HPA Axis Activity – Step by Step:
It’s helpful to understand the general/main sequence of events involved in the HPA axis activation.
Three endocrine (hormonal) glands are involved:
1. The Hypothalamus (aka: the Master Gland, the Boss)
2. The Pituitary gland (does what the Hypothalamus tells it to do)
3. The Adrenal glands (they sit atop the kidneys)
The HPA axis functions like a domino effect which starts at the first point – the hypothalamus.
From there the dominos keep falling and the final destination is the adrenal glands which produce and secrete a type of steroid hormones called glucocorticoids, which include cortisol, often referred to as the “stress hormone.”
#1 – Stressor is perceived (real or imagined, internal or external)
#2 – Internal body alarm sounds
#3 – Hypothalamus (as First Responder) produces signaling molecule CRF (Corticotropin Releasing Factor/ aka: Stress Master Switch)
#4 – CRF signals to the Pituitary gland to release ACTH (Adrenocorticotropic Hormone)
#5 – ACTH travels via the bloodstream down to the Adrenal Glands
#6 – The adrenal cortex secretes corticosterone, cortisol, epinephrine, & norepinephrine (noradrenaline)
#7 – Once the Hypothalamus senses high Cortisol levels, the Stress Response is shut off (Negative Feedback Mechanism)
Corticotropin-Releasing Factor (CRF): The Stress Master Switch:
CRF, the Stress Master Switch, can affect every organ and cell in your body when any stressor (real or imagined, internal or external) is perceived.
It’s also known as CRH (corticotropin-releasing hormone).
Dr. Yvette Tache has conducted groundbreaking research on the role of CRF in stress-related alterations of the Gut-Brain Axis.
Her work is exceptionally important because it’s showing how gut dysfunctions like IBS (Irritable Bowel Syndrome) and IBD (Inflammatory Bowel Disease) may be stress-related:
- Though CRF at low doses stimulates memory and learning, higher doses have an opposite effect and also increases anxious behavior. (1)
- High CRF levels can increase sensitivity to gut signals, which can be experienced as abdominal pain. (2)
- CRF acts in the brain stress network to increase colon secretions of water and mucus and muscle contractions. (3)
- These muscle contractions and CRF related bodily reactions “lead to the development of watery stool/diarrhea, and increased permeability within the lining of the bowel. (The more permeable the bowel lining, the easier it is for substances to pass through, which could allow the passage of bacteria within the intestine into the bowel wall.)” (3)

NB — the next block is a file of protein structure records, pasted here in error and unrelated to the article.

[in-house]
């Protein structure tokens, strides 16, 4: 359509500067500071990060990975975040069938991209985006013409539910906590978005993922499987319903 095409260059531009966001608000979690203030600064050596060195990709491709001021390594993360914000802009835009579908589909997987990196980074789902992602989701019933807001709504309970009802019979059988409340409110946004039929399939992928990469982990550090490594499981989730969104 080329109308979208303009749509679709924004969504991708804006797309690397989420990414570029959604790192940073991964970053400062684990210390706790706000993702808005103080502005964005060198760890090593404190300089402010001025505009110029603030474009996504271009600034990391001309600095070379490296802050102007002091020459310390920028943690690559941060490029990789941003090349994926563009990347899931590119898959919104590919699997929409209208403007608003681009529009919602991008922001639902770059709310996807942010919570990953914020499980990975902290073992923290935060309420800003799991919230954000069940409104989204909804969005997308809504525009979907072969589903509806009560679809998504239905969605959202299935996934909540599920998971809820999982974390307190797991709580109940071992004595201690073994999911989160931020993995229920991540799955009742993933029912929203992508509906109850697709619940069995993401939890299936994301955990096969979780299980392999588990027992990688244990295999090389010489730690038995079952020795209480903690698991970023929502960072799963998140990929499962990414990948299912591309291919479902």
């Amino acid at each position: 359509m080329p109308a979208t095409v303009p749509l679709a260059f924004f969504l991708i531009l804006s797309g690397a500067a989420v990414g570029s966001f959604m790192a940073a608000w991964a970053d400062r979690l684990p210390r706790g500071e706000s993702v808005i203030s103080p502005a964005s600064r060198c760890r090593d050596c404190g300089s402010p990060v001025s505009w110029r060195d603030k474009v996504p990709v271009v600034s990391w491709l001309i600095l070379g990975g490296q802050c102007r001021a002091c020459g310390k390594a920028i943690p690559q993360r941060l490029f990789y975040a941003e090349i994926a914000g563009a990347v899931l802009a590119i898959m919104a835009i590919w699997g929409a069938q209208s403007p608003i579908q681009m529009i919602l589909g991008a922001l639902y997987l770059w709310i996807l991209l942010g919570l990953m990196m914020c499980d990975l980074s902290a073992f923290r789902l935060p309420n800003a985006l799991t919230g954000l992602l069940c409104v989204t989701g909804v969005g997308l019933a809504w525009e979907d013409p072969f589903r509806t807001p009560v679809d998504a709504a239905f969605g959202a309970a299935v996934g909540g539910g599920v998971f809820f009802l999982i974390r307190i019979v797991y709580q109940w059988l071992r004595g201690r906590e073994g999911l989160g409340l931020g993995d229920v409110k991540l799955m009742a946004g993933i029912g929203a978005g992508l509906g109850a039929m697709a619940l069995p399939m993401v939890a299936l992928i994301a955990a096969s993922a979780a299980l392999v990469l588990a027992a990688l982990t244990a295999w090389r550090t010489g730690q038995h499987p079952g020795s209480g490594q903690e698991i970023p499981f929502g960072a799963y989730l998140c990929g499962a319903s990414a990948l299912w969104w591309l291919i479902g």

- CRF related stress-induced gut reactions also impact the makeup and activity of our Microbiomes. (2)
- The amygdala contains CRF expressing neurons. Spiking CRF levels in the amygdala result in anxiety-like behavior (4)
- In The Mind-Gut Connection, Dr. Emeran Mayer discusses one of his cases studies – a patient with cyclical vomiting syndrome: “Patients with this disorder may be completely symptom-free for several months or even years, even though their CRF system is primed all the time. But when they experience additional stress, a recurrence of symptoms is triggered.” (2)
Cortisol: The Stress Hormone
When balanced in the body Cortisol, the main stress hormone can be beneficial and we need it to function properly.
Our own body’s rhythm is programmed to have levels of cortisol rise around 6 am, peak at around 9 am and go down again until around 12 noon. (5)
Thanks to the release of cortisol we have the energy to wake up every morning.
We are alert and aware of our environment.
Balanced Cortisol release levels can help mobilize energy in the body by controlling blood sugar, regulate metabolism, help reduce inflammation, and it also helps pregnant women by supporting the fetus during gestation. (6)
When imbalanced – meaning when there is a prolonged dramatic increase in cortisol response due to chronic anxiety and stress, our health deteriorates and our immunity is comprised.
(2) Emeran Mayer, MD, The Mind-Gut Connection, 2016
(5) Chek, Paul, How to Eat, Move, & Be Healthy, 2004